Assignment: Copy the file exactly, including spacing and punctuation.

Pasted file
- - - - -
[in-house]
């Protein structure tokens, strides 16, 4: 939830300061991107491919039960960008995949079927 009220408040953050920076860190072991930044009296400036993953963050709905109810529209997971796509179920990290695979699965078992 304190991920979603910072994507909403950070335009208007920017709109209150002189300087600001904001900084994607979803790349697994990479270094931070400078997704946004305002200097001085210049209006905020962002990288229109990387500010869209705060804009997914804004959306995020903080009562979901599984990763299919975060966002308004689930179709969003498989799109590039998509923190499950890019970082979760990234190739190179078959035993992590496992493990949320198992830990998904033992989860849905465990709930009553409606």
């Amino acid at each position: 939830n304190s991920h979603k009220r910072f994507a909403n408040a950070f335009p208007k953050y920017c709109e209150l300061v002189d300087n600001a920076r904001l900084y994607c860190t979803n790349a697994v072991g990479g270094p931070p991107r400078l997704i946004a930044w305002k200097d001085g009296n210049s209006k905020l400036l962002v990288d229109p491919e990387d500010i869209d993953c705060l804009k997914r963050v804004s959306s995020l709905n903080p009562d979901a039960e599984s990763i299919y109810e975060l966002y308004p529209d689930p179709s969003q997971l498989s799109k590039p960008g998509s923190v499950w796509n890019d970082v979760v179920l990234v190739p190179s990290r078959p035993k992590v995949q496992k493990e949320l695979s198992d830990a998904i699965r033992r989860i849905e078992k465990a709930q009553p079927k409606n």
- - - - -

[in-house]
């Protein structure tokens, strides 16, 4: 939830300061991107491919039960960008995949079927 009220408040953050920076860190072991930044009296400036993953963050709905109810529209997971796509179920990290695979699965078992 304190991920979603910072994507909403950070335009208007920017709109209150002189300087600001904001900084994607979803790349697994990479270094931070400078997704946004305002200097001085210049209006905020962002990288229109990387500010869209705060804009997914804004959306995020903080009562979901599984990763299919975060966002308004689930179709969003498989799109590039998509923190499950890019970082979760990234190739190179078959035993992590496992493990949320198992830990998904033992989860849905465990709930009553409606």
């Amino acid at each position: 939830n304190s991920h979603k009220r910072f994507a909403n408040a950070f335009p208007k953050y920017c709109e209150l300061v002189d300087n600001a920076r904001l900084y994607c860190t979803n790349a697994v072991g990479g270094p931070p991107r400078l997704i946004a930044w305002k200097d001085g009296n210049s209006k905020l400036l962002v990288d229109p491919e990387d500010i869209d993953c705060l804009k997914r963050v804004s959306s995020l709905n903080p009562d979901a039960e599984s990763i299919y109810e975060l966002y308004p529209d689930p179709s969003q997971l498989s799109k590039p960008g998509s923190v499950w796509n890019d970082v979760v179920l990234v190739p190179s990290r078959p035993k992590v995949q496992k493990e949320l695979s198992d830990a998904i699965r033992r989860i849905e078992k465990a709930q009553p079927k409606n």